After I messed up my shirt, some egg yolks were beaten with some sugar until they reached the ribbon stage. He didn't say that, but that's what he meant.

The lemon zest and juice were added to this mixture, and placed in a double boiler. Making lemon curd requires that you stir this stuff constantly for 15-20 minutes. Should you fail to do this, you might curdle your curd, which I of course have done in the past. It's sometimes fixable, but it can be nasty.

So just to be careful, I pulled a stool up to the stove and planted myself on it so that I wouldn't get distracted, wander away, and curdle the curd.

It's a lot like when I worked in a restaurant that required that the servers make the whipped cream and plate the desserts. It was totally stupid, but that's a different story. Well, I liked to make the whipped cream, and I would put the cream in the industrial stand mixer, get bored just when I should have been paying attention, wander off, and come back to butter. Eventually, I was not allowed to make the whipped cream.

So when Nick saw this setup, he initially made fun of me, but when I explained what I was doing, he said, "Oh. I would do that, too, then."

Before I did the double boiler part, though, I pressed the tart dough into the tart pan. 
Mario tells you to roll out the dough, but I figure that part of the fun of making a tart crust as opposed to a more tasty pie crust is that you don't usually have to do any dough rolling, as the dough is too crumbly, it works just fine to press it into the pan, and rolling vs. pressing will not effect the final presentation.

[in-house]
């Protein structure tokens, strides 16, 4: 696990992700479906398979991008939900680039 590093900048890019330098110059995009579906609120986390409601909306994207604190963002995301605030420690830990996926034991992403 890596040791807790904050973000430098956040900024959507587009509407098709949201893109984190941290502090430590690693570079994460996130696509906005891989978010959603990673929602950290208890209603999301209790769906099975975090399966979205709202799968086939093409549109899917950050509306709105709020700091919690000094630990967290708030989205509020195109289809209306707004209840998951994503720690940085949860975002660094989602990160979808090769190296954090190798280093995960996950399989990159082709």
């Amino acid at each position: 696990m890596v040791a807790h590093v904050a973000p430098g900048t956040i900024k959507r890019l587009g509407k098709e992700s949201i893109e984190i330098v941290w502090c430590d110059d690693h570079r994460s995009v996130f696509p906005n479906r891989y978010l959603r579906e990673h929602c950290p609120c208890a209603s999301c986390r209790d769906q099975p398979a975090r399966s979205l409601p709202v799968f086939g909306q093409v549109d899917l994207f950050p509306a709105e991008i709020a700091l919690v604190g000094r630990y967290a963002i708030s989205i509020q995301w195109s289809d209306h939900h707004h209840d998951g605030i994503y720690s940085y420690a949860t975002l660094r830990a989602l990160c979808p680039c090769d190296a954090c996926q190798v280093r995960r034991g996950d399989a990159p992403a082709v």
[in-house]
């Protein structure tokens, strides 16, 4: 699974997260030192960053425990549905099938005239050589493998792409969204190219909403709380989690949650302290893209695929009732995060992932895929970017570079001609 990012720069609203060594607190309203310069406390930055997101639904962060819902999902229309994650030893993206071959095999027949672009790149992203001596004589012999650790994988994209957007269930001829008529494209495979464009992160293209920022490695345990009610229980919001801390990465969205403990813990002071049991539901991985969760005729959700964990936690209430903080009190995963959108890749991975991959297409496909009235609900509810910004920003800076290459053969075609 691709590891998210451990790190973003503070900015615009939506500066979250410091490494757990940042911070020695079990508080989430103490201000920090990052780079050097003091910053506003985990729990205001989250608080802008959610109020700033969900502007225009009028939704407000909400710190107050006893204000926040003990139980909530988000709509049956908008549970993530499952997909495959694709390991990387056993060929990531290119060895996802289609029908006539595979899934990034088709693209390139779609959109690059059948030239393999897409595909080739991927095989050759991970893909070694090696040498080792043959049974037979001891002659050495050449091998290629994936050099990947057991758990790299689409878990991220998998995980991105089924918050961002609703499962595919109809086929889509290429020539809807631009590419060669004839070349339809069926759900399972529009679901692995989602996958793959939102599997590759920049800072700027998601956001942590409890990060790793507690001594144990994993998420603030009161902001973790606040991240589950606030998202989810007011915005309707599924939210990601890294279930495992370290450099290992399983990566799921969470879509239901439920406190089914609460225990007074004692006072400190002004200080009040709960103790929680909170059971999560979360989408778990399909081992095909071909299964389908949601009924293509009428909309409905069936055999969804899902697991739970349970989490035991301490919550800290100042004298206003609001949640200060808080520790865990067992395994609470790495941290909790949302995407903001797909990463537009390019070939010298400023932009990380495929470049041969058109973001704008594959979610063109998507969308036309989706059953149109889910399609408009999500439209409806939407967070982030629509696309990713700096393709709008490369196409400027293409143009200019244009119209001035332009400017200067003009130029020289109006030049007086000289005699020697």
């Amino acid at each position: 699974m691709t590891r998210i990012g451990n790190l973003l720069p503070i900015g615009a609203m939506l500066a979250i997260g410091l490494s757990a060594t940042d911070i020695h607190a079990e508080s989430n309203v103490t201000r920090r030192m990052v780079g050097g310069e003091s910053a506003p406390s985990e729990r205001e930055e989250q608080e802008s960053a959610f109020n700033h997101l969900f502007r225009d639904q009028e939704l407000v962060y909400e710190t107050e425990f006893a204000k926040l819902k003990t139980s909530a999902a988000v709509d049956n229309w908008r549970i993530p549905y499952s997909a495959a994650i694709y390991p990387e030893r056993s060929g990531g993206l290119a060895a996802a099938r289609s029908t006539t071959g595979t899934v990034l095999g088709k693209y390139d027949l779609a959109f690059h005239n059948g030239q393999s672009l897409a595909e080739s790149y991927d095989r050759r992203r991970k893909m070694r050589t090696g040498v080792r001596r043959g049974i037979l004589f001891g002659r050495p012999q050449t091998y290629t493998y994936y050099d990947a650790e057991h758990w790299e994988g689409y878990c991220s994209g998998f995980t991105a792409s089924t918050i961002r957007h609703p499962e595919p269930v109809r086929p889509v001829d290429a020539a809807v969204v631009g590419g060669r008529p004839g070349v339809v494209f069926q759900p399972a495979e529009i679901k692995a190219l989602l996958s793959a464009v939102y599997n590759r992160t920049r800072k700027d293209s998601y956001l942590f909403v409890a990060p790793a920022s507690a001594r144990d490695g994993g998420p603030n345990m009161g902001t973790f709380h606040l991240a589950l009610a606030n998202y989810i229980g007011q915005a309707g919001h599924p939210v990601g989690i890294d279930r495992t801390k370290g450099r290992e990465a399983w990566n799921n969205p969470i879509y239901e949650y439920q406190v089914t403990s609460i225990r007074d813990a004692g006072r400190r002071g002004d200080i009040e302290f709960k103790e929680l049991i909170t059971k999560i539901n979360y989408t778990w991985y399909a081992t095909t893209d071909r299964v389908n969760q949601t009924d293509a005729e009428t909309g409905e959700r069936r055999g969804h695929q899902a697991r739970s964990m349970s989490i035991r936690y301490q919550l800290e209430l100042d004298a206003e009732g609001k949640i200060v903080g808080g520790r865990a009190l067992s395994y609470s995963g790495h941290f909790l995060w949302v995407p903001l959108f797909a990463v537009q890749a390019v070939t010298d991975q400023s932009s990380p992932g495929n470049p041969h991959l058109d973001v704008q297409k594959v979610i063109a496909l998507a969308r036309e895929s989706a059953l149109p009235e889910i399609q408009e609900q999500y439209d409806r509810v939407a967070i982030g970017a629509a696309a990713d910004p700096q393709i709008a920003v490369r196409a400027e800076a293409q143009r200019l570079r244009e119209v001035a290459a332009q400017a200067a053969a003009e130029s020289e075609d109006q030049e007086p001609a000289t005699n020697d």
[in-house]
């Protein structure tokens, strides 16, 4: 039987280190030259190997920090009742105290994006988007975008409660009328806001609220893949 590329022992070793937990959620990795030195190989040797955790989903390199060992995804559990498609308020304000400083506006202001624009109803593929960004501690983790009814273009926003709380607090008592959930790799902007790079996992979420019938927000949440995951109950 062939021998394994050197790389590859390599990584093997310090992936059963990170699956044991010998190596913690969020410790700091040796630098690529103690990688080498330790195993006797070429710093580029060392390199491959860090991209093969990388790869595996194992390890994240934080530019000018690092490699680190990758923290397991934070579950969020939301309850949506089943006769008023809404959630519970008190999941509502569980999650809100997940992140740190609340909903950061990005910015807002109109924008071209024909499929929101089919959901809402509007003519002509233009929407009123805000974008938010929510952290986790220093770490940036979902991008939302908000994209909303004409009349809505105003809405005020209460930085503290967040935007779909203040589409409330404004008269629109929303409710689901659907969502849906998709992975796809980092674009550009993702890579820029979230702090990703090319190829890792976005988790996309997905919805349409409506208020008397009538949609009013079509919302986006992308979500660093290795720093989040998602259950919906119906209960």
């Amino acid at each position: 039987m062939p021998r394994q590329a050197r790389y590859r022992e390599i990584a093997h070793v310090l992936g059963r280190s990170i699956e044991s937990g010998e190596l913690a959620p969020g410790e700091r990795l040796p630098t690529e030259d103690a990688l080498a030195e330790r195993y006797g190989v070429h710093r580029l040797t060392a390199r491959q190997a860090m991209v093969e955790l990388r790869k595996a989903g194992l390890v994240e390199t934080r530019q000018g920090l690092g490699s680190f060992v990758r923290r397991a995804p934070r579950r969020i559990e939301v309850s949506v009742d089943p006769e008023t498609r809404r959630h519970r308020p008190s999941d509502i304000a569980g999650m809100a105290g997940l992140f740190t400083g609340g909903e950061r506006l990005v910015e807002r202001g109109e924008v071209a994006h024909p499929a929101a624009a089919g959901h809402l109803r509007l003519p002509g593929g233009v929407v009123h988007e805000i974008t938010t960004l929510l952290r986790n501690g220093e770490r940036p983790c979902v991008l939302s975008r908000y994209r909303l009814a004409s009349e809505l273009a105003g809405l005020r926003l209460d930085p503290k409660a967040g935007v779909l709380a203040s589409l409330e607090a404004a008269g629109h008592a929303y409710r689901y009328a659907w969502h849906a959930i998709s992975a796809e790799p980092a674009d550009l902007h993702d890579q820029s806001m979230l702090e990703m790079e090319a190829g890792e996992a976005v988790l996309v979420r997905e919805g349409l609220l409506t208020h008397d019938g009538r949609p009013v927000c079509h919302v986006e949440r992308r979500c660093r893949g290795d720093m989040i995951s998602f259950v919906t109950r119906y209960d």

The tart dough was initially covered with aluminum foil, which was in turn covered with beans in order to prevent the crust from puffing.

After 10 minutes, I was required to remove the bean and foil contraption. Have you ever tried to do this? It's not easy, people. And if those beans fall all over the inside of your hot oven, it really sucks. Luckily, I managed not to make a mess.

Five minutes later, when the tart crust was supposed to come out, I noted that while I would have liked the bottom to be a bit more browned, the edges were burning. I knew 450 was too high, Mario. I was too lazy to make a foil rim at this point, so I'll just hope that the dough isn't undercooked, because that's gross.

So at this point the egg whites that had been separated from their yolks were beat into stiff peaks.

The stand mixer is wonderful for tasks like this, but I unfortunately bent my whisk attachment on some really hard brown sugar while making Christmas cookies this past year. It was just one more thing in a long line of things I broke that week, including my car and the Christmas tree, and it prompted Hunter to text me this: " You should just sit down for a week. Think of what you've done. Those mojo faeries are really shittin' the juju beans of suck." I really was tempted to have myself placed in a medically-induced come until I stopped being a moron, but I persevered.